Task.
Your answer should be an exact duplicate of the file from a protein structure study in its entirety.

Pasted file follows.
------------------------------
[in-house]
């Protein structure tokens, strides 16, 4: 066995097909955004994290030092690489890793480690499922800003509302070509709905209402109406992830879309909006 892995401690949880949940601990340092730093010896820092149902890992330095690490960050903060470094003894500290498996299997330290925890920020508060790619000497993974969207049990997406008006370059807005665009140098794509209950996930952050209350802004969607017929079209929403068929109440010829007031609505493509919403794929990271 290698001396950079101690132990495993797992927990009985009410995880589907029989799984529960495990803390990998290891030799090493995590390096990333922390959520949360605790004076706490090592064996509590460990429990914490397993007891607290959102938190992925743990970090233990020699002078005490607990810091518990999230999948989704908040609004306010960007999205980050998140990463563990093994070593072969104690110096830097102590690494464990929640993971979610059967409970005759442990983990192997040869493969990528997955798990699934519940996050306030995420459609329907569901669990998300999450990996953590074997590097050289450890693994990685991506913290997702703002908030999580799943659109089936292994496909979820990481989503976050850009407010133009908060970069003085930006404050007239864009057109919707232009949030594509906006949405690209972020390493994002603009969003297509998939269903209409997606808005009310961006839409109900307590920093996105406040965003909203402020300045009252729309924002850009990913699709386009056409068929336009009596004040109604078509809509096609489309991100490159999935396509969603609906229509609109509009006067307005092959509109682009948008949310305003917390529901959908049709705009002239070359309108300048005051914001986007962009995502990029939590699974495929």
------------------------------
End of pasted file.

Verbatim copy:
[in-house]
């Protein structure tokens, strides 16, 4: 066995097909955004994290030092690489890793480690499922800003509302070509709905209402109406992830879309909006 892995401690949880949940601990340092730093010896820092149902890992330095690490960050903060470094003894500290498996299997330290925890920020508060790619000497993974969207049990997406008006370059807005665009140098794509209950996930952050209350802004969607017929079209929403068929109440010829007031609505493509919403794929990271 290698001396950079101690132990495993797992927990009985009410995880589907029989799984529960495990803390990998290891030799090493995590390096990333922390959520949360605790004076706490090592064996509590460990429990914490397993007891607290959102938190992925743990970090233990020699002078005490607990810091518990999230999948989704908040609004306010960007999205980050998140990463563990093994070593072969104690110096830097102590690494464990929640993971979610059967409970005759442990983990192997040869493969990528997955798990699934519940996050306030995420459609329907569901669990998300999450990996953590074997590097050289450890693994990685991506913290997702703002908030999580799943659109089936292994496909979820990481989503976050850009407010133009908060970069003085930006404050007239864009057109919707232009949030594509906006949405690209972020390493994002603009969003297509998939269903209409997606808005009310961006839409109900307590920093996105406040965003909203402020300045009252729309924002850009990913699709386009056409068929336009009596004040109604078509809509096609489309991100490159999935396509969603609906229509609109509009006067307005092959509109682009948008949310305003917390529901959908049709705009002239070359309108300048005051914001986007962009995502990029939590699974495929």